• We introduce a simple model of quantum percolation and analyze it numerically using transfer matrix methods. A central point of this paper is that 3 both integer and fractional plateau transitions in the quantum Hall effect are due to quantum percolation. Within this model, we obtained the localization length exponent [nu]=2.4[plus minus]0.2, the dynamical exponent [ital z]=1, and the scaling functions for the conductivity tensor for both the integer and the fractional transitions. We show that our results agree extremely well with the experimental results for the integer plateau transition obtained by McEuen [ital et] [ital al].
  • Cited by 12
  • The properties of a disordered granular superconductor consisting of superconducting grains of size comparable to the zero-temperature bulk superconducting coherence length embedded in a nonsuperconducting host are studied by means of a randomly diluted Josephson tunnel junction model near a percolation threshold p/sub c/. A replicated (n..-->..0) continuum Landau-Ginzburg field theory describing the macroscopic properties of this material is derived from first principles. The mean-field phase diagram as a function of temperature T, applied magnetic field H, and grain concentration p exhibits a Meissner phase, an Abrikosov vortex lattice, and a spin-glass phase all arising from the low-temperature phase coherencemore » of the condensate wave function among the grains. For H = 0, in the superconducting phase, the macroscopic superfluid density rho/sub s/--(p-p/sub c/)/sup t/ as p..-->..p/sub c/ where t = 3 in mean-field theory. The spin-glass phase arises from frustration among loops of the percolating network in the presence of an applied magnetic field. Here rho/sub s/ = 0, leading to complete flux penetration on average but with a frozen-in distribution of randomly oriented tunneling supercurrents leading to power-law decaying --x/sup -(//sup d//sup -2)/ local fluctuations in the B field. In the low-temperature limit, vortices are shown to consist of spin-glass cores in a superconducting background.« less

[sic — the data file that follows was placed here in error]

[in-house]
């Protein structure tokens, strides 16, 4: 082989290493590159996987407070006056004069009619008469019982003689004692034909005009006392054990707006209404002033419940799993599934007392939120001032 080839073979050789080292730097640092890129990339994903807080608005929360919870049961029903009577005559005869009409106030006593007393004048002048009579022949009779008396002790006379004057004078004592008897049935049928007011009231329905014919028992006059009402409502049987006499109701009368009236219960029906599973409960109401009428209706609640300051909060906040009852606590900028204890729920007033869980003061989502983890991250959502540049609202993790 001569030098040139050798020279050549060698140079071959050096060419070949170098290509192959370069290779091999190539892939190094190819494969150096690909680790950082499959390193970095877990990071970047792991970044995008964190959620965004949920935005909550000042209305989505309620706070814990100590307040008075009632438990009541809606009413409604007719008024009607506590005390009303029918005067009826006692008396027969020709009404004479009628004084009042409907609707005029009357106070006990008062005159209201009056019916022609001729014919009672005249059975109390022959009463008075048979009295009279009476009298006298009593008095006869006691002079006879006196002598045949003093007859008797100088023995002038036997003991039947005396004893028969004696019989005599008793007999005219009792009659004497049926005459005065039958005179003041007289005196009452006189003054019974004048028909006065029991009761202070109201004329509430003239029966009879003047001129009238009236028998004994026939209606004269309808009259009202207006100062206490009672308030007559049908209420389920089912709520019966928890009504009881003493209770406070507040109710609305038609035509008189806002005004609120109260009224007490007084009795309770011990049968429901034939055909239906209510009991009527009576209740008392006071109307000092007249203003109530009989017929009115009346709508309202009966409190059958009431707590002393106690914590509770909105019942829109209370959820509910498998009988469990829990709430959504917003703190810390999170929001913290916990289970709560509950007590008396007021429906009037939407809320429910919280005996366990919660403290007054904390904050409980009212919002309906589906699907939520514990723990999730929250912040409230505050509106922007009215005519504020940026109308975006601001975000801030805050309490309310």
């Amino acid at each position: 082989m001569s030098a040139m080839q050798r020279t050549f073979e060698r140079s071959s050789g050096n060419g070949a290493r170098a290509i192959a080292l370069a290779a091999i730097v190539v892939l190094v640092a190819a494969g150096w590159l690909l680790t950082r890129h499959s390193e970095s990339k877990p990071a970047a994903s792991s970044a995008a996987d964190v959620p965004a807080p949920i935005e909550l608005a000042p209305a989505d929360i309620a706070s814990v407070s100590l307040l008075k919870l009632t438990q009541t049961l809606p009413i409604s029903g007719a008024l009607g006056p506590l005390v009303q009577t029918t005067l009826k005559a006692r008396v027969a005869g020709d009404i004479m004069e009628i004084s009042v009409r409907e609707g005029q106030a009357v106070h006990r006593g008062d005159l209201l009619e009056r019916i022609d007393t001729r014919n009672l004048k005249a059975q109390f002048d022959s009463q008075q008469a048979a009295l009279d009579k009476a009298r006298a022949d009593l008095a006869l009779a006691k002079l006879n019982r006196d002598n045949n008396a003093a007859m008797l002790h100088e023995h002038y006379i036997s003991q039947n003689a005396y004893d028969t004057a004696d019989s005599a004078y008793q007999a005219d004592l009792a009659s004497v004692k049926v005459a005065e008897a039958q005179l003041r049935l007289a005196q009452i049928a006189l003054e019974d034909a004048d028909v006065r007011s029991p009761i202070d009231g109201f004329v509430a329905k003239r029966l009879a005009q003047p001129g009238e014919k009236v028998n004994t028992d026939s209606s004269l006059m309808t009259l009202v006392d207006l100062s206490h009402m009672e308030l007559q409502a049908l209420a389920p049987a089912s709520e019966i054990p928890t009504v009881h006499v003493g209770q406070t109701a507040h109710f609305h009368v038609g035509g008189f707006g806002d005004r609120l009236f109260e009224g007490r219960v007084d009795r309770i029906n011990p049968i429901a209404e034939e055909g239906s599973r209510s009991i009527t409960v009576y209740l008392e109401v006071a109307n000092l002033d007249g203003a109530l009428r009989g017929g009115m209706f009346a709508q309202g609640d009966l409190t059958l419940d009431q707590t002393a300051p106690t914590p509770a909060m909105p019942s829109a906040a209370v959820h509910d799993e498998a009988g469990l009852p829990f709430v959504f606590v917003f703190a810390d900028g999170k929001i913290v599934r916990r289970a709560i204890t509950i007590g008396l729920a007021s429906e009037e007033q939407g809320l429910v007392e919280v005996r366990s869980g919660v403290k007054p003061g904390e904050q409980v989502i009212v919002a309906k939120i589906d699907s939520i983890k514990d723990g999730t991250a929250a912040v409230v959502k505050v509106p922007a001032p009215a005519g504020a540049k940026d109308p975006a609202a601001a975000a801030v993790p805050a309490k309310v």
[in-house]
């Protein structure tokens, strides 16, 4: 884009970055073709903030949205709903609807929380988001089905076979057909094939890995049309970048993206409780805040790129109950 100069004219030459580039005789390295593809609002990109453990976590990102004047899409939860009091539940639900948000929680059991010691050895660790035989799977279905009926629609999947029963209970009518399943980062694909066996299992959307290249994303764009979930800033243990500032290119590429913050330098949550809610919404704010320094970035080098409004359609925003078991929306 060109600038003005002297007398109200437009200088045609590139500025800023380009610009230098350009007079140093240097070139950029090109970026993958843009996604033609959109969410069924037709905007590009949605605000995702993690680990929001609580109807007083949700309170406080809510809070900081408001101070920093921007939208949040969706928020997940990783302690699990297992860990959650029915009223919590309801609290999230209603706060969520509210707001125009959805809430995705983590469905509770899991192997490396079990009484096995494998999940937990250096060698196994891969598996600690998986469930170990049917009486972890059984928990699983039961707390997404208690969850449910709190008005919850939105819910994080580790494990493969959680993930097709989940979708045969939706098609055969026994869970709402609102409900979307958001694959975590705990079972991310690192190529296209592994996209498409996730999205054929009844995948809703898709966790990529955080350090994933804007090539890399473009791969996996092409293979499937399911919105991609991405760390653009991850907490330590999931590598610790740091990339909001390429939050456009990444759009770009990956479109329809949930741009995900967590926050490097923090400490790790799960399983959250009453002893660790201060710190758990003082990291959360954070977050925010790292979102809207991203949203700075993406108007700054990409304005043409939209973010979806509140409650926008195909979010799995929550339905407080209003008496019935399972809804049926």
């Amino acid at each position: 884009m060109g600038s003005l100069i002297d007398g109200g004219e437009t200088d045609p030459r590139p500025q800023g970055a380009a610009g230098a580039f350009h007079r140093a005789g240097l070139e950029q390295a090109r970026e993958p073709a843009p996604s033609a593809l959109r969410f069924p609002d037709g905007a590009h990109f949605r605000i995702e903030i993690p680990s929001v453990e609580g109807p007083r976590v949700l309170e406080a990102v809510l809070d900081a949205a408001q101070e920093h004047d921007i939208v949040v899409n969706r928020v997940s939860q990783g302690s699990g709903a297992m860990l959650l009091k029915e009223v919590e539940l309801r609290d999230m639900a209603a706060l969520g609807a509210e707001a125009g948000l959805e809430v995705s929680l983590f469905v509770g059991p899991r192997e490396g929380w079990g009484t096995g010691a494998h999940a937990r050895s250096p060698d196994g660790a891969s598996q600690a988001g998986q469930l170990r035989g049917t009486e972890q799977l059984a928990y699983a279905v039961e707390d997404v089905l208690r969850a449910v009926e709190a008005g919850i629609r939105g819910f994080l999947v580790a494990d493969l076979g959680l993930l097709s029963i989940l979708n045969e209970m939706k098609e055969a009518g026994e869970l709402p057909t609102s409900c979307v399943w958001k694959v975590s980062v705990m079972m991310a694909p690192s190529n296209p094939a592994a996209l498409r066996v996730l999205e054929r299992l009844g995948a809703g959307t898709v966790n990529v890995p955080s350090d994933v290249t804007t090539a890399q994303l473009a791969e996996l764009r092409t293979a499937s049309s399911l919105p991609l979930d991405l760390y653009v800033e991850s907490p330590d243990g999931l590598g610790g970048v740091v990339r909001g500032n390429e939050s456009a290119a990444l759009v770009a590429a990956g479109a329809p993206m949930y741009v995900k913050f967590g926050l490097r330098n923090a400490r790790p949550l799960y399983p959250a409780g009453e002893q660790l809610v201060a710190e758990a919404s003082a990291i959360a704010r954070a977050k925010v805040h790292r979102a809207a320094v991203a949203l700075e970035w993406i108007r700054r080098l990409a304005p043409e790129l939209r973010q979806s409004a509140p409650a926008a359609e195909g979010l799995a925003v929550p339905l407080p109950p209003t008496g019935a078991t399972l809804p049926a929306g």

• From studies of two-phase systems (borosilicate matrices containing ZnSe or CdS quantum dots), it was found that the systems exhibit a specific feature associated with the percolation phase transition of charge carriers (excitons). The transition manifests itself as radical changes in the optical spectra of both ZnSe and CdS quantum dot systems and by fluctuations of the emission band intensities near the percolation threshold. These effects are due to microscopic fluctuations of the density of quantum dots. The average spacing between quantum dots is calculated taking into account their finite dimensions and the volume fraction occupied by the quantum dotsmore » at the percolation threshold. It is shown that clustering of quantum dots occurs via tunneling of charge carriers between the dots. A physical mechanism responsible for the percolation threshold for charge carriers is suggested. In the mechanism, the permittivity mismatch of the materials of the matrix and quantum dots plays an important role in delocalization of charge carriers (excitons): due to the mismatch, 'a dielectric trap' is formed at the external surface of the interface between the matrix and a quantum dot and, thus, surface exciton states are formed there. The critical concentrations of quantum dots are determined, such that the spatial overlapping of such surface states provides the percolation transition in both systems.« less